This is an abbreviated version of a story edited for the print edition of Modern Healthcare. Read the original article published online March 9.
Hospital systems now routinely deal with an uncomfortable number of drug shortages, so they're forging direct relationships with manufacturers, and buying directly from the source when the usual channels dry up.
There were 185 drugs in shortage as of the fourth quarter of 2015, and the figure has averaged about 257 since the start of 2011, according to the University of Utah Drug Information Service. Some of the products in short supply are vital, such as epinephrine, administered with CPR to reverse cardiac arrest.
Group purchasing organizations work to build reliable contracts to avoid shortages, and distributors strive to have sustainable supply lines. But sometimes there's little either can do, often because only a few manufacturers produce a product. But in some cases, health systems are able to procure them from manufacturers—if they have the right relationships in place and the logistical sophistication to handle the orders.
Quan Pho, vice president of pharmacy for Centura Health, a 17-hospital system based in Englewood, Colo., said he has contracted directly with manufacturers for as many as 100 items that are frequently hard to get. “Creating this (relationship) is a way for us to mitigate those issues that come along pretty much every month,” Pho said.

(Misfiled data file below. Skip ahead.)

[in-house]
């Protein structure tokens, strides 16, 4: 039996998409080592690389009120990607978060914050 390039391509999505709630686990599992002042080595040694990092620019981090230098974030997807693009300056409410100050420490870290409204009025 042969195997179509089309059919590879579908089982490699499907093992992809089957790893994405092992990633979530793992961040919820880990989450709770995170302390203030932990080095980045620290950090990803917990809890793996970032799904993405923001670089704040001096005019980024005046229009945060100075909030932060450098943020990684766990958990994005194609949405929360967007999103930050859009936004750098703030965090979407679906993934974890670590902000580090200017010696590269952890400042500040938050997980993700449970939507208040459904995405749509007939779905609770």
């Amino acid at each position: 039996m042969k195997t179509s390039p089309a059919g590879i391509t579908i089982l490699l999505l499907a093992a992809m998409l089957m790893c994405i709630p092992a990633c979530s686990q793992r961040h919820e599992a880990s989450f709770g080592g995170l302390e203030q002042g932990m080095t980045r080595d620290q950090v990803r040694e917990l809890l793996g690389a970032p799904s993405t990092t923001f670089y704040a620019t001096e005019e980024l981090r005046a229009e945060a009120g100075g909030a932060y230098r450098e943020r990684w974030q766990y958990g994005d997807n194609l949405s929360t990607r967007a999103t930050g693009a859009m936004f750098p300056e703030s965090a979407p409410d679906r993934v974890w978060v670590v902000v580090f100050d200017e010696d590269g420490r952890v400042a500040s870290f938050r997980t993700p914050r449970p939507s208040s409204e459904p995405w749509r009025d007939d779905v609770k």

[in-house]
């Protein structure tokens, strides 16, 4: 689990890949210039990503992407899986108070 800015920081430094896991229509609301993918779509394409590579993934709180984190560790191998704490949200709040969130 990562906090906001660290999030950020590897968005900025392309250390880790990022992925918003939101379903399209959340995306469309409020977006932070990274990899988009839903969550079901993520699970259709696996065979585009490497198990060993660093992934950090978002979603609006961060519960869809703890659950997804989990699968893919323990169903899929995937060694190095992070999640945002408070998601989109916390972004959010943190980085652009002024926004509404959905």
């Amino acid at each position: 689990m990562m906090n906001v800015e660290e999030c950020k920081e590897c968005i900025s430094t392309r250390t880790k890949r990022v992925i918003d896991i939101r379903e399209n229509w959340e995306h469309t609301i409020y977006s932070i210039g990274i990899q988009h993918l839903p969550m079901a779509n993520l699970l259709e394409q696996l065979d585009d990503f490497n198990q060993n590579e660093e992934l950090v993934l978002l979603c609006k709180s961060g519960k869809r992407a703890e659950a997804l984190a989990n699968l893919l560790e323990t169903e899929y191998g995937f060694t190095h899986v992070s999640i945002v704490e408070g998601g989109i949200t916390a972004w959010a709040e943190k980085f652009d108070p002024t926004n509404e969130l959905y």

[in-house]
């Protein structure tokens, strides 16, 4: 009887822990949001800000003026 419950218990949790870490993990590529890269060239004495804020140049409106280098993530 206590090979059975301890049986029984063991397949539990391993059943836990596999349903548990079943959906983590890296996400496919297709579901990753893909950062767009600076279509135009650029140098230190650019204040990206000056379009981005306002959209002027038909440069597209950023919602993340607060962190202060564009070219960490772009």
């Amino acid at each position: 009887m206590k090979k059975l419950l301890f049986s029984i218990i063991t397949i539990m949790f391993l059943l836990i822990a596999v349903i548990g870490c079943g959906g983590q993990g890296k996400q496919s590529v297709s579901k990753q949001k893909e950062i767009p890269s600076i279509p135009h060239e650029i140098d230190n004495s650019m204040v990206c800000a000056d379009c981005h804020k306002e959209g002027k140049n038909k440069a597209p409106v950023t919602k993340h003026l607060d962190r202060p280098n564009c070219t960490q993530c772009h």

John Feucht, system director for pharmacy services at Akron, Ohio-based Summa Health System, said the system maintains direct accounts with a number of manufacturers. For pre-filled emergency syringes, which are prone to shortage, Summa has about six items on backorder that Feucht expects will be allocated to Summa ahead of being released to wholesalers.
Manufacturers have been using direct accounts more frequently amid persistent shortages, veering from a distribution model long dominated by companies such as AmerisourceBergen, Cardinal Health and McKesson Corp. Some drugmakers will intermittently pull their products from distributors when manufacturing issues strain their supply.
For providers, these one-off orders often cost more because the drug is in such high demand. But the orders aren't frequent enough to make a dent in the system's bottom line, and “the need of the product outweighs the cost of the product,” Pho said.
The drugs also represent a fraction of the hundreds of thousands of items that are available on contract with his GPO. Pho said he communicates openly with the GPO and his pharmaceutical distributor when he veers from those contracts.
Still, direct purchasing “disrupts this historic relationship between GPO, distributor and manufacturer,” said Jamie Kowalski, a Milwaukee-based healthcare supply chain consultant.
Emily Lightfoot, senior vice president of health systems at AmerisourceBergen, said in an e-mail that the company focuses on “fair and equitable” distribution when a product is in shortage, taking order history and utilization into consideration. She expressed doubt that manufacturers of those products would have enough inventory to distribute them directly to providers.
But Feucht said manufacturers will prioritize providers based on brand loyalty and purchasing history. Distributors “make their money by moving product,” he said. “If they don't have a robust allocation system, or if their allocation system is not in alignment with the manufacturer's allocation system, it becomes problematic for the end user.”